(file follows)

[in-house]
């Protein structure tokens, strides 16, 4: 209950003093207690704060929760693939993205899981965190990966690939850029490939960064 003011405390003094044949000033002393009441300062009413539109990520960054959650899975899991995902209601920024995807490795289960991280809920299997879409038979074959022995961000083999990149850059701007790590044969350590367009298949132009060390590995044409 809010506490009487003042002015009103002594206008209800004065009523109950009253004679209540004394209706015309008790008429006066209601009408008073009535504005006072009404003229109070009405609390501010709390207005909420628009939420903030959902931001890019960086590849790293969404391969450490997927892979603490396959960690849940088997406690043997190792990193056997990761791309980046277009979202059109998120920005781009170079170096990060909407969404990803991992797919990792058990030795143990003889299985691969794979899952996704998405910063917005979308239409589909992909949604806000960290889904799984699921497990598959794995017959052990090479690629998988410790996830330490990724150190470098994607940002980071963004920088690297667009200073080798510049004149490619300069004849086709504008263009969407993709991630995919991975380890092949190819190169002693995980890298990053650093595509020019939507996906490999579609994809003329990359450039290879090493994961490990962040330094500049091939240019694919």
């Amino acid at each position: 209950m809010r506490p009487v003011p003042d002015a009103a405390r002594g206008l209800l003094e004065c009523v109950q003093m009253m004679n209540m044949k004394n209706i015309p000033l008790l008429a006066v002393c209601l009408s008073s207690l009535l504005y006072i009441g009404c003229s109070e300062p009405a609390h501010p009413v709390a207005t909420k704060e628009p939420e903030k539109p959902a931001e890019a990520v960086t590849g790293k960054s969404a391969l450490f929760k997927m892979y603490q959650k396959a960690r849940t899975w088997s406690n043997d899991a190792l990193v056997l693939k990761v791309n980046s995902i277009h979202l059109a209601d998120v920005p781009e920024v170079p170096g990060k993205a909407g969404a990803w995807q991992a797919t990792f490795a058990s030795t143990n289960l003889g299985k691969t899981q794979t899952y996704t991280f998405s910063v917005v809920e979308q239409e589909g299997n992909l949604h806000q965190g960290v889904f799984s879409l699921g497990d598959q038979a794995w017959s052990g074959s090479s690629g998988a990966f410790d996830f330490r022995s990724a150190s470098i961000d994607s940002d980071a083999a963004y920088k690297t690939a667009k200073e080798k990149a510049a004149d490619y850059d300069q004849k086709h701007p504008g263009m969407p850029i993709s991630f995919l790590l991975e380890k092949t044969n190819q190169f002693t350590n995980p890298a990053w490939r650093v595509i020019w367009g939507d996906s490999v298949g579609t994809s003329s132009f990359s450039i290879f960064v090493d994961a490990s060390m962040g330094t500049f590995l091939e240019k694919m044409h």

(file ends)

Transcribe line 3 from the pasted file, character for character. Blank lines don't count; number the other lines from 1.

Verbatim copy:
């Amino acid at each position: 209950m809010r506490p009487v003011p003042d002015a009103a405390r002594g206008l209800l003094e004065c009523v109950q003093m009253m004679n209540m044949k004394n209706i015309p000033l008790l008429a006066v002393c209601l009408s008073s207690l009535l504005y006072i009441g009404c003229s109070e300062p009405a609390h501010p009413v709390a207005t909420k704060e628009p939420e903030k539109p959902a931001e890019a990520v960086t590849g790293k960054s969404a391969l450490f929760k997927m892979y603490q959650k396959a960690r849940t899975w088997s406690n043997d899991a190792l990193v056997l693939k990761v791309n980046s995902i277009h979202l059109a209601d998120v920005p781009e920024v170079p170096g990060k993205a909407g969404a990803w995807q991992a797919t990792f490795a058990s030795t143990n289960l003889g299985k691969t899981q794979t899952y996704t991280f998405s910063v917005v809920e979308q239409e589909g299997n992909l949604h806000q965190g960290v889904f799984s879409l699921g497990d598959q038979a794995w017959s052990g074959s090479s690629g998988a990966f410790d996830f330490r022995s990724a150190s470098i961000d994607s940002d980071a083999a963004y920088k690297t690939a667009k200073e080798k990149a510049a004149d490619y850059d300069q004849k086709h701007p504008g263009m969407p850029i993709s991630f995919l790590l991975e380890k092949t044969n190819q190169f002693t350590n995980p890298a990053w490939r650093v595509i020019w367009g939507d996906s490999v298949g579609t994809s003329s132009f990359s450039i290879f960064v090493d994961a490990s060390m962040g330094t500049f590995l091939e240019k694919m044409h």